This female golf-course designer prioritizes equity and accessibility

Christine Fraser

Christine Fraser's design ethos is all about fun, equity and sustainability.

Courtesy of Christine Fraser

Every job in golf is a good job. But some gigs — like this course designer (below) — make us especially envious! To browse more Best Jobs in Golf, click each link here: USGA Museum Curator | TaylorMade content creator | Luxury helicopter pilot | Titleist club builder | Superintendent’s dog Gold Putter Vault guardian | Social media content creator | St. Andrews Starter | Callaway equipment innovator | Course photographerPinehurst bartender


Impostor syndrome is not a rare affliction. It can torment the most soaring talents. As one of a small handful of women in golf architecture, Christine Fraser has often wrestled with self-doubt, questioning her own place at the drafting table. But in clear-minded moments, she sees what’s plain to others: There’s no denying that she belongs.

The latest affirmation came this past summer, when Fraser, 35, signed on to renovate Toronto Hunt Club, an historic layout overlooking Lake Ontario, becoming the first woman ever to earn a lead design role on a course in Canada.

“There are some nerves that come with it and a big sense of responsibility,” she says. “But those feelings help motivate me, too.”

Fraser’s drive to make a life in design seems, in retrospect, almost pre-ordained. Raised in Ontario, she came to golf early, learning to play on a modest course that her grandparents built. A natural athlete — she also excelled at hockey — Fraser developed a sound swing. But to her, the game’s allure was less about shot-making than it was about the artistry of her surrounds.

“I was interested in the landscape, how water moved across it, the environmental aspect of growing grass on it,” Fraser says. “I was fascinated by how the course looked and evolved.”

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In college, Fraser earned a partial golf scholarship to Stetson University, in Florida, where she competed on a traveling team that took her to top courses coast to coast. Their variety deepened her love for design. Now and then her coach would ask her when she might knuckle down and make a run at turning pro. That wasn’t in the plans. What followed was a master’s degree in landscape architecture, and a Stanley Thompson fellowship (named for Canada’s most storied architect) that funded a research trip to Scotland, where she made the acquaintance of the prominent British architect Martin Hawtree, for whom she wound up working for five years.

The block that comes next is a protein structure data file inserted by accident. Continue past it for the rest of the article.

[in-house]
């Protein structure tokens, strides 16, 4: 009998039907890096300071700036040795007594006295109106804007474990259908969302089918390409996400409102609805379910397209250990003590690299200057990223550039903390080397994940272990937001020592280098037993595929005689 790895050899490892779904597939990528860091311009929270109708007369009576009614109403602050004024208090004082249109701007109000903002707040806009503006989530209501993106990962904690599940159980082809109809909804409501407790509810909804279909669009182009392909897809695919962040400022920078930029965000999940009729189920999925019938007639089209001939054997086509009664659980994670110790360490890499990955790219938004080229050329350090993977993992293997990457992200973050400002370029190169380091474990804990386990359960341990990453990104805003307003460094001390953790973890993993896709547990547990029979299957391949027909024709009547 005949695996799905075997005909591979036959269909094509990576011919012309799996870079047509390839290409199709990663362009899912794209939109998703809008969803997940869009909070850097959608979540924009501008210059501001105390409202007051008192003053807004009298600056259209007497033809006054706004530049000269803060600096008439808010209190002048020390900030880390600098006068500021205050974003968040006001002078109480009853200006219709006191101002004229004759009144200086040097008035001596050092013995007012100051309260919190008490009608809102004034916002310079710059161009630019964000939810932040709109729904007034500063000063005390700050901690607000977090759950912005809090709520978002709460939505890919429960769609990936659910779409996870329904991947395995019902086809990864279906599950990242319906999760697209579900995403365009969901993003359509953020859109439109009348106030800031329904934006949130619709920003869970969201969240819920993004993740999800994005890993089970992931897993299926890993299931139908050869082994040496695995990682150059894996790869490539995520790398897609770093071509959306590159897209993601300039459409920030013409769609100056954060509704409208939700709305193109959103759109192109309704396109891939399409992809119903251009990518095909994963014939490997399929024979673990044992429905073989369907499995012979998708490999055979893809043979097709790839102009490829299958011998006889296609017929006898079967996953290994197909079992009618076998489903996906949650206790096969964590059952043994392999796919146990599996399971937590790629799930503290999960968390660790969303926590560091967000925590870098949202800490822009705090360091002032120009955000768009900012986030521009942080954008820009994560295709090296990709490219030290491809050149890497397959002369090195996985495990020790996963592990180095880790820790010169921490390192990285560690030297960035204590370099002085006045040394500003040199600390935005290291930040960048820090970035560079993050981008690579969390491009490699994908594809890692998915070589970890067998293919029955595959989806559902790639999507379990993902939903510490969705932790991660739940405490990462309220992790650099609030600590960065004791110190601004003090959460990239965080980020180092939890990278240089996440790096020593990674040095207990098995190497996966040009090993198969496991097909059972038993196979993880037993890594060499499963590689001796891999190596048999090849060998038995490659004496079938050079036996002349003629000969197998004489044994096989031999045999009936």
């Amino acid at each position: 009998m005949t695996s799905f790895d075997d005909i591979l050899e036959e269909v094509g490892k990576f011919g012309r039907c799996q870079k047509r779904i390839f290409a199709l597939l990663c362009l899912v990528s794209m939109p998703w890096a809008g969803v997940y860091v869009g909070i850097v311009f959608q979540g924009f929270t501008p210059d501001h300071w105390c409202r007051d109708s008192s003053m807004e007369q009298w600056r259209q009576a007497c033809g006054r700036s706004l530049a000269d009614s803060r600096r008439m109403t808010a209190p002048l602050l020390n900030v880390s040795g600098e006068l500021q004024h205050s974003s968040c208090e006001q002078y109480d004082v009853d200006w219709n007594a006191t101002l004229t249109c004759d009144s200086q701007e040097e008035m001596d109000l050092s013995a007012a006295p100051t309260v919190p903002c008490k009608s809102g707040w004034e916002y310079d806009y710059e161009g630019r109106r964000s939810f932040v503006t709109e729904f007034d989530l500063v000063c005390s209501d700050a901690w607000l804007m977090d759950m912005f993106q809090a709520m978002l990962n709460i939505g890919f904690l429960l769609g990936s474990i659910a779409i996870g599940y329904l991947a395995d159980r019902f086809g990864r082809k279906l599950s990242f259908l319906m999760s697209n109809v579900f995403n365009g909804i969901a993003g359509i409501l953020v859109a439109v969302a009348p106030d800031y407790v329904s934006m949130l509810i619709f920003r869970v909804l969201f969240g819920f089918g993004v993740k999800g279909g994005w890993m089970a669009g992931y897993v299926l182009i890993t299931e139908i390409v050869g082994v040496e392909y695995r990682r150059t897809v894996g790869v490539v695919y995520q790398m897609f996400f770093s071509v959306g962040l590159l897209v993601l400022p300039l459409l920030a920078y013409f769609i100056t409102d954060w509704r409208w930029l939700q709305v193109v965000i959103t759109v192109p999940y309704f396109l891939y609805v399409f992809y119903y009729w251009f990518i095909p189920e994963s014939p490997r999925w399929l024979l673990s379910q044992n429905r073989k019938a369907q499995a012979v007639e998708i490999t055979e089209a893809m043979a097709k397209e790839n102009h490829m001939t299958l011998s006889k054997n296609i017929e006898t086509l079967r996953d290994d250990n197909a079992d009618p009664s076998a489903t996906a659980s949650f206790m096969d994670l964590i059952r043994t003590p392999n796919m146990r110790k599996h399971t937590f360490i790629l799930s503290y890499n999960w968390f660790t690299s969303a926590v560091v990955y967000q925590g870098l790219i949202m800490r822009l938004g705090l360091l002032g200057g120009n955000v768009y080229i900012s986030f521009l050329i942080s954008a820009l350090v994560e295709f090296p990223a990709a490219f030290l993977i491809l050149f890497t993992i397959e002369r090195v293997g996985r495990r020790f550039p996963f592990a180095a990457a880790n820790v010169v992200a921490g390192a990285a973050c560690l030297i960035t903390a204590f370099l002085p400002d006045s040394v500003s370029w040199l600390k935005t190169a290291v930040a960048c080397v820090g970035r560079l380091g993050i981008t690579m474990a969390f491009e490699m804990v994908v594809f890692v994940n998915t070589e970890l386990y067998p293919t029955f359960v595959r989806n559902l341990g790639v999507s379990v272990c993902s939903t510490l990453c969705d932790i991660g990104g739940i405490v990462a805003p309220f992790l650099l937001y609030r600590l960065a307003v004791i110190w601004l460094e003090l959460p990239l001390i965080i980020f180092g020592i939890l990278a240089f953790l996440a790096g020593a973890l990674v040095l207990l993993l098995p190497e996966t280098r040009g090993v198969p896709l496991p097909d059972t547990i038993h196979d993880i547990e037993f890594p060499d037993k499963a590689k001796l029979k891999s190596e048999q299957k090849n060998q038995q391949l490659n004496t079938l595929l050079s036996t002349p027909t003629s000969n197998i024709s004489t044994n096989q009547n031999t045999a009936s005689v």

Even as she laid her hands on marquee courses ranging from Lahinch and Tralee to Royal Aberdeen, Fraser often was nagged by thoughts that she was trespassing in her own profession.

“To say that I’ve been unduly challenged because I was not allowed into the men’s clubhouse at Muirfield would be an exaggeration,” she says. “But I have often felt like I’ve had to work twice as hard to make sure that my input was valid.”

Impediments were often self-imposed. “But having reputable people who trusted me was pivotal,” Fraser says. “It gave me the confidence I needed to keep at it.”

In 2018, Fraser returned to Ontario to hang out her own shingle. She has since helped Hawtree with periodic projects and collaborated often with fellow Canadian architect Jeff Mingay. But clients increasingly call on her directly.

It is not lost on Fraser that other women architects blazed a trail before her. She never met the late, great Alice Dye. She has yet to cross paths with Jan Bel, who in 2019 became the first female president of the American Society of Golf Course Architects. The world is a big place. But the internet has made it smaller. Fraser has connected with Angela Moser and other leading female designers. Even when she’s feeling lonely in her trade, Fraser knows she’s not alone.

For all the others who’ve inspired her, Fraser has an aesthetic of her own. Her philosophy is rooted in eco-consciousness and accessibility, with less emphasis, she says, on the technical than on the experiential.

“My focus is really on how golfers feel when they’re playing a course,” Fraser says. “Let’s say there’s a forward tee with no grass on it, set off at strange angle with a long carry over water. Does that create a good feeling? A feeling of belonging? Or does it give you the sense that the tee you’re playing was almost stuck there as an afterthought?”

At Toronto Hunt, Fraser pitched a blueprint for what she describes as a “fun, sustainable and equitable” redesign, aimed at prolonging the playing days of older members while ensuring the enjoyment for golfers of all ages and abilities. Fraser knows the value of feeling welcome and has made it her mission to help others feel the same.

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